The metastatic pattern of transitional cell carcinoma in the lungs can have a variety of radiographic appearances, including
a nodular interstitial pattern, cavitated nodules, lobar interstitial or alveolar infiltrates, and multiple soft tissue nodules
(Figure 3). Additionally, hilar lymphadenopathy may be present.22,23 Suspect lesions should ideally be interpreted by a board-certified veterinary radiologist.
Figure 3. A right lateral thoracic radiograph of a 10-year-old spayed female dalmatian with urethral transitional cell carcinoma
and pulmonary metastasis in the form of soft tissue nodules evident at initial diagnosis.
On abdominal ultrasonographic examination, iliac (regional) and other abdominal (distant) lymph nodes are evaluated for lymphadenopathy
or abnormal appearance. Although less common, metastasis can occasionally be identified in visceral organs, such as the liver
or spleen. In addition, seeding from previous transabdominal needle-tract or transmural invasion of the bladder tumor can
occasionally result in metastatic dissemination in the abdomen or carcinomatosis and is identified as free fluid, serosal
thickening, or nodular lesions. Ultrasound-guided aspirates can be obtained for cytologic examination to confirm metastasis
Obtain plain radiographs in patients with lameness, bone pain, or palpable bone masses (Figure 4). When available, bone scintigraphy can also help detect early bone metastasis since it has higher sensitivity than radiography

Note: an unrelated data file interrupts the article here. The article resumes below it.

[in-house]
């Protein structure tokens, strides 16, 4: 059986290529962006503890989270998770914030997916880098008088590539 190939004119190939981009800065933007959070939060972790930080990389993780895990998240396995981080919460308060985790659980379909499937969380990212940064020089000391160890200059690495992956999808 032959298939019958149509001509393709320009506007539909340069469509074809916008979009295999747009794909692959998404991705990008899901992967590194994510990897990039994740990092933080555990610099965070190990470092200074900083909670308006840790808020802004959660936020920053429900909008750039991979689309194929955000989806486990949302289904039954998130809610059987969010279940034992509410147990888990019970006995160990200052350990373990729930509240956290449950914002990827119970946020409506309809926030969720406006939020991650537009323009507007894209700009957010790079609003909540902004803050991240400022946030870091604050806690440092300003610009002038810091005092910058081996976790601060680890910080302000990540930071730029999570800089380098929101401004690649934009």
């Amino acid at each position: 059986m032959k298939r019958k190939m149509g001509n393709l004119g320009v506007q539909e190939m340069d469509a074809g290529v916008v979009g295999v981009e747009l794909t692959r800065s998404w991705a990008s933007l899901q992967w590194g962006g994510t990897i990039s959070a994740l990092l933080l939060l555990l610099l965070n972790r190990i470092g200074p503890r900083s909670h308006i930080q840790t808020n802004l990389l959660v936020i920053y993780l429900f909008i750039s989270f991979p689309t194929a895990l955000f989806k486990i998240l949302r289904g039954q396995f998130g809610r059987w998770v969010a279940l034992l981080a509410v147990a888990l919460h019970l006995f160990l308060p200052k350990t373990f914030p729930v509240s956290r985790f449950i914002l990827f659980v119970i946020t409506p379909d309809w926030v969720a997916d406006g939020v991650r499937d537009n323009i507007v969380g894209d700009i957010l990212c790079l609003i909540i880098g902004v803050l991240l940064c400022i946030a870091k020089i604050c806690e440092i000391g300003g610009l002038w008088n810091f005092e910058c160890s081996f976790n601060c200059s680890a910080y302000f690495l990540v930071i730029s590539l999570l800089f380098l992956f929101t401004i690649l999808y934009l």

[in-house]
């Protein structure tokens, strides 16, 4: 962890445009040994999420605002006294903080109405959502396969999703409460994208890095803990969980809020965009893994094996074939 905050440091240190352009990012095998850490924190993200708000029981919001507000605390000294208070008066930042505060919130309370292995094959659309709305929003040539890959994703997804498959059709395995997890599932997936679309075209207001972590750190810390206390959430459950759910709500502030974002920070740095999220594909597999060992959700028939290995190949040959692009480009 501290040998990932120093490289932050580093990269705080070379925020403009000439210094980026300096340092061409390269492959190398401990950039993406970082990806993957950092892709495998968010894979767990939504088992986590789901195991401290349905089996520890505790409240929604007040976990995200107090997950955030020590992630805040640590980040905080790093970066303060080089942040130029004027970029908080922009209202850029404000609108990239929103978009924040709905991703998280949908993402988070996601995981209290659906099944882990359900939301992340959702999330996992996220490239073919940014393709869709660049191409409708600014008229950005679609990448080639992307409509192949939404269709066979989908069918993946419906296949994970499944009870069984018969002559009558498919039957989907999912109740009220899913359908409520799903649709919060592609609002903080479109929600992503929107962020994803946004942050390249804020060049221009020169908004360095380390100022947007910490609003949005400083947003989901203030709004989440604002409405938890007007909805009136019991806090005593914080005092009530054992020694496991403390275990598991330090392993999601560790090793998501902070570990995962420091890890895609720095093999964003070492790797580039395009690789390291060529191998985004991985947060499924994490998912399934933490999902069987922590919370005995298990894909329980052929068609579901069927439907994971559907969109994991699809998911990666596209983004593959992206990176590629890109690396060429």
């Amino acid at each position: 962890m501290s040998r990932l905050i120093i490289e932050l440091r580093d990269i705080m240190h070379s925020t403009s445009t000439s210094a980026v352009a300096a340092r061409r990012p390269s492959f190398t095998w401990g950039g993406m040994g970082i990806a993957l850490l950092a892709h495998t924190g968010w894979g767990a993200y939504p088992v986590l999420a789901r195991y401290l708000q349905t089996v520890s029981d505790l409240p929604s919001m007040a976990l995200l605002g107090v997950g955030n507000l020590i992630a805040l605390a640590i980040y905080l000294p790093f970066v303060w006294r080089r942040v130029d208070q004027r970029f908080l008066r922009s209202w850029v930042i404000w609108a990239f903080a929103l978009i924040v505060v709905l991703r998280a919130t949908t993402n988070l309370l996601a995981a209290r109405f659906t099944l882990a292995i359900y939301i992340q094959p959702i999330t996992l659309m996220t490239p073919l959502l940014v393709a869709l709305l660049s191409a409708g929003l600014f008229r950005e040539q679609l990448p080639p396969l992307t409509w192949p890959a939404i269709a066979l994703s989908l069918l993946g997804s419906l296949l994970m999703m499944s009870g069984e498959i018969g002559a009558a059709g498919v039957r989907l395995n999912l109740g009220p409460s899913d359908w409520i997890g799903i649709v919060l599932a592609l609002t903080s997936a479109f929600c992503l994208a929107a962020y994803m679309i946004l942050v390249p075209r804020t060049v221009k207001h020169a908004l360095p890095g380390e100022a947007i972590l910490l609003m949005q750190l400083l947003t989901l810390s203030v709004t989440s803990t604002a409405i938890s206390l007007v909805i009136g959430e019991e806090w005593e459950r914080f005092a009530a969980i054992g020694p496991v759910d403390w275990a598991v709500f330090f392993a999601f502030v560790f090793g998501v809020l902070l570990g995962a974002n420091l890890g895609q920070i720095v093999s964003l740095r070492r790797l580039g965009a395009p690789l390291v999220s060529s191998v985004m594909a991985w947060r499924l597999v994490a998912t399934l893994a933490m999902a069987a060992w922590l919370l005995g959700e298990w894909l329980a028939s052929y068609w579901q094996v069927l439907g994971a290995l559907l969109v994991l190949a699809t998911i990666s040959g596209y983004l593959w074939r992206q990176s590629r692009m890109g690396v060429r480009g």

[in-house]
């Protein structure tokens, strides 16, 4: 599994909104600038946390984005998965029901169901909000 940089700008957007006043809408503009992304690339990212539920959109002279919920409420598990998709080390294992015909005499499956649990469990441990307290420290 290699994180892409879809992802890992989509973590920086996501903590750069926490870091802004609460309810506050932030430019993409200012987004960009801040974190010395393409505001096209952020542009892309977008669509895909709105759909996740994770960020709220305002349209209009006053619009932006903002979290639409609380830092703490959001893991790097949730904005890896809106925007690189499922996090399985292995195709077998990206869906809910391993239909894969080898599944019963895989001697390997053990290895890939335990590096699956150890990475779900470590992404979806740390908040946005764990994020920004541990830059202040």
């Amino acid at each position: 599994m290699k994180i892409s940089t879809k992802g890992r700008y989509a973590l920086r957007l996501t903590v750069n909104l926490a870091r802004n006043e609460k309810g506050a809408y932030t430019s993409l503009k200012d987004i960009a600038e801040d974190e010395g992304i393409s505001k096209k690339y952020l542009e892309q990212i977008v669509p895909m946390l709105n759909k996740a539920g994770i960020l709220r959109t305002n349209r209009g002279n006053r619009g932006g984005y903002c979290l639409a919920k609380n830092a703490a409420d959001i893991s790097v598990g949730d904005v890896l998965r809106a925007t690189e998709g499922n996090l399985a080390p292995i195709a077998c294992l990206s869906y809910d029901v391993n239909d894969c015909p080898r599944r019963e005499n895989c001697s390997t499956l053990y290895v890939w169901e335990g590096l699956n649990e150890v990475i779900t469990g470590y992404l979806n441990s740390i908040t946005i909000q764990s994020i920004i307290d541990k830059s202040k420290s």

in identifying the site of pathologic bone turnover (Figure 5).
Figure 4. A plain ventrodorsal thoracic radiograph of the left ninth, 10th, and 11th ribs of an 8-year-old female spayed Basset
hound with bladder transitional cell carcinoma. A destructive, mixed lytic and proliferative lesion is visible in the 10th
rib that was palpable on the chest wall. The results of a cytologic examination were compatible with carcinoma, and bone metastasis
was confirmed. This dog also had widespread pulmonary metastasis.
The typical location of transitional cell carcinomas in dogs, the trigone, precludes complete surgical excision in nearly
all cases. Additionally, multiple microscopic lesions are often present in the bladder. In people, this field carcinogenesis
effect is well-documented, whereby multiple sites of the bladder mucosa undergo malignant transformation simultaneously or
sequentially, subsequent to years of carcinogen exposure.24 As a result, therapy for transitional cell carcinoma can be frustrating.